David Emhoff, husband of Democratic vice-presidential candidate Kamala Harris, hit the campaign trail last weekend, making a stop in Greensboro on October 2. Emhoff served as the keynote speaker for the grand opening of the Biden-Harris Triad Campaign Hub on 2300 Meadowview Rd. in Greensboro.
His other stops in Greensboro included a visit to North Carolina A&T State University, and a listening session with working women at SouthEnd Brewing Co., moderated by State Rep. Ashton Clemmons.
“This helps build a better campaign that is responsive to what the people are talking about. These are the issues that are important to the people. That’s what leadership is about — being responsive to the issues that the people are dealing with. Being president is being a leader for the people, not for yourself,” said Emhoff.
At the event, he discussed the Biden Harris campaign platform on healthcare, a plan to address COVID-19, and the economy, specifically policies that would help support working women.
“We start from the assumption that healthcare is not a privilege it’s a right. When we are healthier, we can have a more productive workforce and economy,” said Emhoff. “The plan puts resources in place to provide more childcare options with qualified caregivers.”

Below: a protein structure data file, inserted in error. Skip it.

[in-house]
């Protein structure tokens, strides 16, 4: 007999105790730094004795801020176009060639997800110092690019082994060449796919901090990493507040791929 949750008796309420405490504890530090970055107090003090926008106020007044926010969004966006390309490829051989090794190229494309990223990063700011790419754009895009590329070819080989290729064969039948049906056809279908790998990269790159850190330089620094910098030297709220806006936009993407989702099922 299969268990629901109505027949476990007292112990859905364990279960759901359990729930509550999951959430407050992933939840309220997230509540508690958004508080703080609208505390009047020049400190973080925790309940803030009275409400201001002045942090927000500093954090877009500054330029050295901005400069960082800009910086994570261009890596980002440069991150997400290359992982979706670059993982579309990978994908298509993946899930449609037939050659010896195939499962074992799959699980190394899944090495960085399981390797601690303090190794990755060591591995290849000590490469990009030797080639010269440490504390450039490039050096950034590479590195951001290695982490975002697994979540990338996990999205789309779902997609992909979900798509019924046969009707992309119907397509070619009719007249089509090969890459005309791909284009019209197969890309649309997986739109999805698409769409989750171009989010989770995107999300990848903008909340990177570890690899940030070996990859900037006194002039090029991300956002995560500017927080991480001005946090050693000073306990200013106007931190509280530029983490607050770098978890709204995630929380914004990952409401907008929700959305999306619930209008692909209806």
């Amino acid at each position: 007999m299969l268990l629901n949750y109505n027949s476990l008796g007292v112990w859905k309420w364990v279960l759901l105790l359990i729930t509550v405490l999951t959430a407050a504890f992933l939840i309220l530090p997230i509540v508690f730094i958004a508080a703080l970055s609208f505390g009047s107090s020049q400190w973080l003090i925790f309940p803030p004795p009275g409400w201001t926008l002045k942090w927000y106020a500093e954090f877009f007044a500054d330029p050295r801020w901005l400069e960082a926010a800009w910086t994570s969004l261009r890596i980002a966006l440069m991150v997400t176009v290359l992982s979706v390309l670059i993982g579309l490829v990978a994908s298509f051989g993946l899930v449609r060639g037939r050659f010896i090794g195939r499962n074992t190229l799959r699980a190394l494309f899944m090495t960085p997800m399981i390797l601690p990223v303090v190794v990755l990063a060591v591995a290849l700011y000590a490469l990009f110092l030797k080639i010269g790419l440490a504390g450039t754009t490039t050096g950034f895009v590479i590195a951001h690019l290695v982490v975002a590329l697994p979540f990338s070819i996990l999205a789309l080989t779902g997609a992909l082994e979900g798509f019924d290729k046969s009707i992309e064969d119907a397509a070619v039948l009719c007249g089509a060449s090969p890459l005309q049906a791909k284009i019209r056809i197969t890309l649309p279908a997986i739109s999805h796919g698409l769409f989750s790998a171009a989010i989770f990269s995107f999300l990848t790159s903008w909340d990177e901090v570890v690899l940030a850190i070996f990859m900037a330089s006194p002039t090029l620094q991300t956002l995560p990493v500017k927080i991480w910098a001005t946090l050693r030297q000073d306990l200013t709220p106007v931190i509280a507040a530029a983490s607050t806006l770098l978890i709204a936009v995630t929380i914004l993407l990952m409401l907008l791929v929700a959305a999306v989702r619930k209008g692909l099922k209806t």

He added, “The overriding principle is fairness and justice and access to the same things that everyone else gets.”
He also talked about providing more resources to Black and Brown communities to support economic justice and create a, ‘level playing field.’ He also took the opportunity to show support for other Democrats, such as U.S. Senate Democratic candidate Cal Cunningham and N.C. Gov. Roy Cooper.
On October 6, the Democratic National Convention (DNC) launched a new ad campaign to reach Black voters in North Carolina. The DNC is directing voters to IWillVote.com, its newly updated voter participation hub, where voters can register to vote, check their voter registration, and make a plan to vote, whether in person or by mail. The website also allows users to find voting guidelines for their state.
In September, the DNC announced a Black print advertising campaign created to support National Black Voter Day. The one-week campaign ran print ads in Black newspapers across six battleground states, including North Carolina, to encourage Black voter participation.
“Democrats are meeting Black voters where they are and making critical investments to ensure North Carolinians have the information they need to make their plan to vote,” said Democratic National Committee Chair Tom Perez. “The stakes have never been higher — especially for communities of color — and we are committed to making sure voters have the tools and information they need to make their voices heard at the ballot box, exercise their fundamental right to participate in our democracy, and elect leaders like Joe Biden and Kamala Harris, who will get our country back on track.”
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